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Scala: How to read input from one file while writing output to another file alvin June 14, 2017 - 3:53pm

Without much introduction or discussion, here’s a Scala example that shows how to read from one text file while simultaneously writing the uppercase version of the text to a second output file:

A ‘printf’ format reference page (cheat sheet)

Summary: This page is a printf formatting cheat sheet. I originally created this cheat sheet for my own purposes, and then thought I would share it here.

A cool thing about the printf formatting syntax is that the specifiers you can use are very similar, if not identical, between several different languages, including C, C++, Java, Perl, Ruby, and others, so your knowledge is reusable, which is a good thing.

Trying to understand where the universe comes from alvin May 8, 2017 - 9:20am

My method for trying to understand this fundamental essence – the presence of “something bigger” than me – was to examine intellectually all the reasons I could think of for the universe to exist and to try to envision what had “existed” before the universe came into being.

On the one hand, if there was nothing before creation, how could the “something” of the universe come from “nothing”? On the other hand, if there was something before the creation of the world, it must have always existed, without beginning. But how could “something” have no starting point, no first moment?

I was frustrated by these questions, and by not being able to envision the timelessness that went with “no beginning.” As a boy, I was continually preoccupied by such attempts to explain the world rationally. I was unable to recognize or accept the limitation of my logical mind, its inability to understand the nature of life beyond concepts of solid objects and linear time.

(I had these same thoughts back in high school, but these words are from the book, “Zen at Work.”)

Scala code to read a text file to an Array (or Seq) alvin January 17, 2017 - 5:04pm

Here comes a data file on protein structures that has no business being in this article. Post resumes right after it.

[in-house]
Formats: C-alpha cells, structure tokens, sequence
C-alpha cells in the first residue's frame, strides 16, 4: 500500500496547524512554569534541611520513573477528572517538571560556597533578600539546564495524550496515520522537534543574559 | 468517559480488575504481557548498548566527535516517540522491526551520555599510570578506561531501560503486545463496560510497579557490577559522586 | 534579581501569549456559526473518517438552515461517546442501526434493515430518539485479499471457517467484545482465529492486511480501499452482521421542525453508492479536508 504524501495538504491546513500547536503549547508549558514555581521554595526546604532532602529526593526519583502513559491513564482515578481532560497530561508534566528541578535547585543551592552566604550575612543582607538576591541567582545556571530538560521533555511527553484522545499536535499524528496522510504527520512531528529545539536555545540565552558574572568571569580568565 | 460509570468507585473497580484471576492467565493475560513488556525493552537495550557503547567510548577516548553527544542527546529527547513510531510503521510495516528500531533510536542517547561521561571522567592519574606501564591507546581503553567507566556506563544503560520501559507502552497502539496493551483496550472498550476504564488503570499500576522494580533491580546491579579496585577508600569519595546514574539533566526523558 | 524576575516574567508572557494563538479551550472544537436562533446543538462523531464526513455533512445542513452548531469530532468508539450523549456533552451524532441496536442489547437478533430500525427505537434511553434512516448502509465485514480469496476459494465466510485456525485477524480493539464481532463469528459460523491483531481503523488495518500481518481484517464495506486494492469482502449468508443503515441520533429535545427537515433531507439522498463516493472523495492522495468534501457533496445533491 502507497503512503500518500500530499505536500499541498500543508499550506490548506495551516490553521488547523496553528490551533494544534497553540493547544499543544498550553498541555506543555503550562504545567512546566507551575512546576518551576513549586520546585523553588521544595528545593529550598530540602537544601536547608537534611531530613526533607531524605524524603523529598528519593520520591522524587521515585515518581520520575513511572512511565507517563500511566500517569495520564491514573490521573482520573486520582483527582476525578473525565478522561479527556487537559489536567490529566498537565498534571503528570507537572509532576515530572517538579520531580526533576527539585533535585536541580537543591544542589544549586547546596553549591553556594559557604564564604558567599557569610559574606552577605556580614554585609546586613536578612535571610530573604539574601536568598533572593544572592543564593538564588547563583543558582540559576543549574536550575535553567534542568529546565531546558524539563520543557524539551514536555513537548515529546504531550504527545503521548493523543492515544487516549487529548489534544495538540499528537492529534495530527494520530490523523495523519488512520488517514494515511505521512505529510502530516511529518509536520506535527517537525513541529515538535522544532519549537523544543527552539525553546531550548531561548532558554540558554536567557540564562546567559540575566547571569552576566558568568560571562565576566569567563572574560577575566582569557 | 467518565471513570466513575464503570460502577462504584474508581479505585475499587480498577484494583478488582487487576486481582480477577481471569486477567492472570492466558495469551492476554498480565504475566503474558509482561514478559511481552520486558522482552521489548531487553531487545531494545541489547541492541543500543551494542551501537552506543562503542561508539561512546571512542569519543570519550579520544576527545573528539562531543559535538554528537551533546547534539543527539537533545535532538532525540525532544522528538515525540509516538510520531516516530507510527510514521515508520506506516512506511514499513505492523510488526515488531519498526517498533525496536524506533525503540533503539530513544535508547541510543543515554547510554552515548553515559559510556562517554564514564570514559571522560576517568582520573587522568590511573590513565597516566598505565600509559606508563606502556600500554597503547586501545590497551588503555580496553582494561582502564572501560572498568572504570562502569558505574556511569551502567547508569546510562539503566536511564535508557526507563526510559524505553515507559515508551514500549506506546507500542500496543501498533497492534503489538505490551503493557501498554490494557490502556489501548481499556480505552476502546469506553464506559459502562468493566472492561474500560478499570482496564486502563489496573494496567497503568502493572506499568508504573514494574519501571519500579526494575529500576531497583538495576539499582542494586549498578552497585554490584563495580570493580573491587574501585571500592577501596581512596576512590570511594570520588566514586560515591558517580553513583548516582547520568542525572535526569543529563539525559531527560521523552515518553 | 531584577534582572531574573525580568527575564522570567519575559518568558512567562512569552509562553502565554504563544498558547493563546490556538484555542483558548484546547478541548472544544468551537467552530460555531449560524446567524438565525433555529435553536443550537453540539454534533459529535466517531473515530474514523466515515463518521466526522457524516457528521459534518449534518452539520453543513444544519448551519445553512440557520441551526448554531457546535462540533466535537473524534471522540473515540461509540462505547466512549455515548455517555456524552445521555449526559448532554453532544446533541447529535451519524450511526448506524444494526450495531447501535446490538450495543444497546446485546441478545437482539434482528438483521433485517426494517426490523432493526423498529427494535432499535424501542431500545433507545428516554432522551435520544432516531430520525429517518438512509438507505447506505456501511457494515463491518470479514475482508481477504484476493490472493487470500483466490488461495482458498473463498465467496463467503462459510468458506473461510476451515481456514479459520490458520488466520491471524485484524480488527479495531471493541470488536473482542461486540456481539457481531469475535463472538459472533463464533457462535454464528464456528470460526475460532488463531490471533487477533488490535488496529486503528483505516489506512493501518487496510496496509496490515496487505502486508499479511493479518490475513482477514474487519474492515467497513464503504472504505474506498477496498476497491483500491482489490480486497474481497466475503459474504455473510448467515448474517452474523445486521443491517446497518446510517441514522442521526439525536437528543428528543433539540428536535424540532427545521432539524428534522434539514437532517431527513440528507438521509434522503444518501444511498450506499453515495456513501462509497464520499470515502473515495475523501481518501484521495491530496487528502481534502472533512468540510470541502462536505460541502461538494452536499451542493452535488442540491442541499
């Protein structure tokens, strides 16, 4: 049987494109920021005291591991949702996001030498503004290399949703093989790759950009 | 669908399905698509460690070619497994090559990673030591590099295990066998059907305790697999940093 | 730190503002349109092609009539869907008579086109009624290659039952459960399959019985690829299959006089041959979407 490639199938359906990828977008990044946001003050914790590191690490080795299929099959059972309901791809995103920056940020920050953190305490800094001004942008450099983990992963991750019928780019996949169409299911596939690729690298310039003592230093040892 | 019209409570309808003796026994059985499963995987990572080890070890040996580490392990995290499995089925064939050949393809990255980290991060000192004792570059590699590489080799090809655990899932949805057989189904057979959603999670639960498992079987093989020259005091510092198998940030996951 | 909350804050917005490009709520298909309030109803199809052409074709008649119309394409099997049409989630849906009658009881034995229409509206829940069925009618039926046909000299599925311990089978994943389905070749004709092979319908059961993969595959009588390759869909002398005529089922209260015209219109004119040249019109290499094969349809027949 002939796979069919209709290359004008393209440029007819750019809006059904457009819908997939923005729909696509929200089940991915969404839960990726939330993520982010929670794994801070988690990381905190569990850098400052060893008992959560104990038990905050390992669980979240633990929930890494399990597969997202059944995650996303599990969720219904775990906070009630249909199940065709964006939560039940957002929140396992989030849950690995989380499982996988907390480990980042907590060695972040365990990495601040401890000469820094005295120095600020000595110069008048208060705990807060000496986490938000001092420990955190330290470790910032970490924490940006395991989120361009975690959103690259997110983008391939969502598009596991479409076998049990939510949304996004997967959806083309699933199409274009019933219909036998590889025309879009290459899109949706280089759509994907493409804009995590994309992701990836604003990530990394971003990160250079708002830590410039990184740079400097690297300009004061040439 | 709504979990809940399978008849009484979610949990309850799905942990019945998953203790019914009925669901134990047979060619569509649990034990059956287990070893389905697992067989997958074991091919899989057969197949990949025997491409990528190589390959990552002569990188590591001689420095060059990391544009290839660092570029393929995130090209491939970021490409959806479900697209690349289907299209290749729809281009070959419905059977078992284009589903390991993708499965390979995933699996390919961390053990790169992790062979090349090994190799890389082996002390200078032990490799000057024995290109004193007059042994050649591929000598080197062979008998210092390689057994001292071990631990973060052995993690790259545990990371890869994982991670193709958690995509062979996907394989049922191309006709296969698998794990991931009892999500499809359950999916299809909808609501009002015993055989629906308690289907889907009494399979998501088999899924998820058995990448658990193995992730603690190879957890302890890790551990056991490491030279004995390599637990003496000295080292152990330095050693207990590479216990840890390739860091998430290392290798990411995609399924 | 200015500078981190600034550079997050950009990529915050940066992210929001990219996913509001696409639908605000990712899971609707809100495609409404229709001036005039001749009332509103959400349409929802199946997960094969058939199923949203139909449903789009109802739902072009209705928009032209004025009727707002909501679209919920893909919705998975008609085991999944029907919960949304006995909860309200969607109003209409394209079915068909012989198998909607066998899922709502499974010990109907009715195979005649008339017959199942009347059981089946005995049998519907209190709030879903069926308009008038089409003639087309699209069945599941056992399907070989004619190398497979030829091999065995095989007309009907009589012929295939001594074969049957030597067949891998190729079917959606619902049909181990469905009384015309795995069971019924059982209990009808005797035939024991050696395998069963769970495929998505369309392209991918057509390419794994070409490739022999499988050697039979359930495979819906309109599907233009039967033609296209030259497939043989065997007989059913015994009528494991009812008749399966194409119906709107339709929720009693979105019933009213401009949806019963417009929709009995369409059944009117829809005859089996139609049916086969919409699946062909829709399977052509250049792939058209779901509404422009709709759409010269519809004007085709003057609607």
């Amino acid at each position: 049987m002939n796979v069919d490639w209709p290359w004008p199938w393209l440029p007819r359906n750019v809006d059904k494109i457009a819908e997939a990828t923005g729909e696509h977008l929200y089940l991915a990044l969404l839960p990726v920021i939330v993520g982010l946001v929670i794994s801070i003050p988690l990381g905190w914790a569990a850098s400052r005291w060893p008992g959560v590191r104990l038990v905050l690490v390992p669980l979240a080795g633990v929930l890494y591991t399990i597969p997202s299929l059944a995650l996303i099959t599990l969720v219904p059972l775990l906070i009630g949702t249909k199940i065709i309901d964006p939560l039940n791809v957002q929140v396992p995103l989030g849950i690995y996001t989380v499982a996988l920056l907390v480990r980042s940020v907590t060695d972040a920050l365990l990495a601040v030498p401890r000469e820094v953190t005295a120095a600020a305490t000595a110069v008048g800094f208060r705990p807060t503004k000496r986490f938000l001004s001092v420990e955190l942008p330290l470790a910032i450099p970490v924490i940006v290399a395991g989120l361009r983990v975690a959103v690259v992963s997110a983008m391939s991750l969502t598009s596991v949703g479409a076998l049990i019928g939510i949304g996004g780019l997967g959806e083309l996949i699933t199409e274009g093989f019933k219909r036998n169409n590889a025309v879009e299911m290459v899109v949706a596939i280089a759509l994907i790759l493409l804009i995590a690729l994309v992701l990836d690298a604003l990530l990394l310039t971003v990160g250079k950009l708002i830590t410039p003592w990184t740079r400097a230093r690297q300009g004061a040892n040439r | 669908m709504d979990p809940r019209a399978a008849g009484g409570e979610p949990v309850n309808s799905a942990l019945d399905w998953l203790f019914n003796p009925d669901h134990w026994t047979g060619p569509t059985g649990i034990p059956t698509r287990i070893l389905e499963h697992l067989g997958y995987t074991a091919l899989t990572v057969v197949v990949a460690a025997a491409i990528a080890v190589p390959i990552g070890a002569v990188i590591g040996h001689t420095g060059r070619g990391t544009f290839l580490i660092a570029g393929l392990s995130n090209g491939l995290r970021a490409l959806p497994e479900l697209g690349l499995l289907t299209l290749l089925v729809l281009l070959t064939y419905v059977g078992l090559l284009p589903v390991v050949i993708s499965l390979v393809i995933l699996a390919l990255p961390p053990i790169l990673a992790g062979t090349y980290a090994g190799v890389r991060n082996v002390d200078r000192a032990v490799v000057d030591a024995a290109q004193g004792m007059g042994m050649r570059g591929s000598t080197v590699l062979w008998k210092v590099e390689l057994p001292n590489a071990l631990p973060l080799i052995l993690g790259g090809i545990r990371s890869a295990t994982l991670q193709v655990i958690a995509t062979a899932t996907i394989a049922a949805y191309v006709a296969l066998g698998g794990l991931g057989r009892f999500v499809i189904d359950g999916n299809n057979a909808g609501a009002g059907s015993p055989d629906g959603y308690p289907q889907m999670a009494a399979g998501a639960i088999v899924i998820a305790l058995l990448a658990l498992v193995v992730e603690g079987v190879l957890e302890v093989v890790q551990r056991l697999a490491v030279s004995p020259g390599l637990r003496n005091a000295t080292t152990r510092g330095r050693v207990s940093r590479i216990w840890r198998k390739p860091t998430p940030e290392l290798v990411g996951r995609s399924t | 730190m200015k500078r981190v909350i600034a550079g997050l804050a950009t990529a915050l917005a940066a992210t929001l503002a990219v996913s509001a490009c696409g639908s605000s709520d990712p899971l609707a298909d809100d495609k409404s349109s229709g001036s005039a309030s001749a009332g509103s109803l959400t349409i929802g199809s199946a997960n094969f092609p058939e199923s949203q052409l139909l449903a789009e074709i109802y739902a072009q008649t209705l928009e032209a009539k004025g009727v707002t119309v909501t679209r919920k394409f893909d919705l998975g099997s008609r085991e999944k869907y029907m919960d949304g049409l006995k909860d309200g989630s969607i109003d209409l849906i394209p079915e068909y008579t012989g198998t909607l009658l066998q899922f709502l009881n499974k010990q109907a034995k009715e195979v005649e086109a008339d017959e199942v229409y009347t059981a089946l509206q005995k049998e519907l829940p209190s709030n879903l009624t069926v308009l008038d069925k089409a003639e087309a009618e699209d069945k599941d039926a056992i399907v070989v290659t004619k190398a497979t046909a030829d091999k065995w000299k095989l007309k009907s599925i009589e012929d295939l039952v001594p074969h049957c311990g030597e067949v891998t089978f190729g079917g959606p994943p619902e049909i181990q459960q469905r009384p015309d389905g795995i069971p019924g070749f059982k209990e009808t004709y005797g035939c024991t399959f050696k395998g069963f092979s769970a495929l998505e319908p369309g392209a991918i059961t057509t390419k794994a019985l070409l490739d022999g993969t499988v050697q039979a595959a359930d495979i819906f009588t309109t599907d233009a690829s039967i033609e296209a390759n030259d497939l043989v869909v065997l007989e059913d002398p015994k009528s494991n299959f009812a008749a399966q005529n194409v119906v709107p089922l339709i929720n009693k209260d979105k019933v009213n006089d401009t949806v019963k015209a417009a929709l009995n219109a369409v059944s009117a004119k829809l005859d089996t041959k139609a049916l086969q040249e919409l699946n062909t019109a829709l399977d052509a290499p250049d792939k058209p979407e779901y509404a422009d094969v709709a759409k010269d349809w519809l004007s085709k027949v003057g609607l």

As a quick note, I use code like this read a text file into an Array, List, or Seq using Scala:

def readFile(filename: String): Seq[String] = {
    val bufferedSource = io.Source.fromFile(filename)
    val lines = (for (line <- bufferedSource.getLines()) yield line).toList
    bufferedSource.close
    lines
}
How to use a String like it’s a File in Scala (such as in testing) alvin June 19, 2015 - 11:09am

This is an excerpt from the Scala Cookbook (partially modified for the internet). This is Recipe 12.7, “How to use a String like it's a file in Scala.”

Problem

Typically for the purposes of testing, you want to pretend that a String is a file.

How to open and read text files in Scala alvin June 19, 2015 - 10:57am

This is an excerpt from the Scala Cookbook (partially modified for the internet). This is Recipe 12.1, “How to open and read a text file in Scala.”

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Problem

You want to open a plain-text file in Scala and process the lines in that file.

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Solution

There are two primary ways to open and read a text file:

Table of Contents

  1. Problem
  2. Solution
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Scala: How to build control structures with types and call-by-name parameters alvin March 16, 2014 - 4:13pm

(This article is an excerpt from the Scala Cookbook.)

Scala file reading performance - Line counting algorithms alvin May 7, 2013 - 7:59am

Out of curiosity about Scala’s file-reading performance, I decided to write a “line count” program in Scala. One obvious approach was to count the newline characters in the file:

A simple Scala Try, Success, Failure example (reading a file) alvin April 17, 2013 - 6:25pm

Sorry, not much free time these days, so without any discussion, here’s a simple Scala Try/Success/Failure example:

Ruby command line arguments alvin November 19, 2011 - 1:04pm

Ruby FAQ: How do I read command line arguments in a Ruby script (Ruby command line args)?

To read command line args in a Ruby script, use the special Ruby array ARGV to get the information you need. Here are a few examples.

1) Getting the number of command line args

To get the number of command line arguments passed in to your Ruby script, check ARGV.length, like this: